A Grade II listed venue built in 1811 as an exchange hall and gentlemen's club is marking 60 years since the Rolling Stones took to its stage.
Wisbech Corn Exchange hosted the band in July 1963, billing them as "the south's answer to Liverpool".
Kevin Rodgers went as a 15-year-old, but admitted remembering very little except his ticket to the dance night cost the equivalent of "about 32p".
Mr Rodgers said: "Everybody was excited, all the management, [promoter] Norman Jacobs was very excited about getting the Rolling Stones here because he knew how good they would be.
"One thing I do remember is when they came into the hall, Mick Jagger and Brian Jones came over to the cloakroom and asked my sister where the proprietor was and they were perfectly polite young men, apart from longer hair than most."
The hall was packed with about 600 people.
The Corn Exchange began hosting entertainment from 1858 and played host to Shakespeare recitations, dancing, roller-skating, wrestling and bingo.
Other acts who visited the Fenland town in the 1960s included Jerry Lee Lewis, Lulu, Tom Jones and Adam Faith.
Norman Jacobs took over its hall in 1948 and he was in charge when the Stones were booked for what was one of their first shows outside London and its neighbouring counties, around the time of their debut single Come On.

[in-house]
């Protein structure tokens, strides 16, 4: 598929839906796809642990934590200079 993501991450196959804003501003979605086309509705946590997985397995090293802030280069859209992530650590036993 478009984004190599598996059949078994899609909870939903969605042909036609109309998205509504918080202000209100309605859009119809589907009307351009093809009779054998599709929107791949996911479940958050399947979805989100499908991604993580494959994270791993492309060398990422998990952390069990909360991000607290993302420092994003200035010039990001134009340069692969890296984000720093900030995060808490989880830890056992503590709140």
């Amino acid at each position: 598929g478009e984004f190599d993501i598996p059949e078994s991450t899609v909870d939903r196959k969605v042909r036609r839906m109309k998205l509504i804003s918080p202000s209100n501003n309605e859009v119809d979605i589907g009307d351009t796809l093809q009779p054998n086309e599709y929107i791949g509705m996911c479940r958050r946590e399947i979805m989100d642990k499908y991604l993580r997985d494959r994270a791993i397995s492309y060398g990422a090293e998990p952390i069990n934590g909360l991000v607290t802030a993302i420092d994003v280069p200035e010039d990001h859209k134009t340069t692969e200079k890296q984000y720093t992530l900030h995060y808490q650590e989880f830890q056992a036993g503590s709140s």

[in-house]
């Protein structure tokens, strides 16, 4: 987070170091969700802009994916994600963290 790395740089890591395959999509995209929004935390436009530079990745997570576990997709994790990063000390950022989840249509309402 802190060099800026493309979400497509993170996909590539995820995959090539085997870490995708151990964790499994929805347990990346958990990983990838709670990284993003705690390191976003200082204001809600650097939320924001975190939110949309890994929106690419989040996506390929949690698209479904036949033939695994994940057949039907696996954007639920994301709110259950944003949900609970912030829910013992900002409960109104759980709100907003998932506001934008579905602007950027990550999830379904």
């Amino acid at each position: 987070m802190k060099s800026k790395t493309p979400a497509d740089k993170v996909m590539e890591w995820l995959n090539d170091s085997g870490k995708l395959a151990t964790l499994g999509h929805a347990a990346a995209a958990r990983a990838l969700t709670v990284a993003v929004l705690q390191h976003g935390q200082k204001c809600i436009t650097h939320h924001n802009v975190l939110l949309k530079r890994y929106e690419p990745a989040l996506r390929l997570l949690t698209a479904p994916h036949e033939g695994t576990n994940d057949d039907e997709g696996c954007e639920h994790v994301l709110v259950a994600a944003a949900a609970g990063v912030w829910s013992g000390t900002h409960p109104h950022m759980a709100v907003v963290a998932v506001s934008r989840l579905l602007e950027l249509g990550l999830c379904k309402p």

They performed on a stage next to a snack bar - the venue never had an alcohol licence.
His son, Norman Jacobs Junior, said the band asked for a sub for their petrol: "I'm glad to say he said yes. You've always got to help out young musicians, he just helped them out at that time and he must have liked what they played."
This month, the Stones have revealed news of their first album of original material since 2005.
Mr Jacobs Jnr said: "Maybe one day they might like to come back and have a little reminisce with all of us."
Wisbech Corn Exchange is opening as part of the national Heritage Open Days programme of events.
The Wisbech Corn Exchange Conservation Trust has organised the opening, and hopes to renovate the building.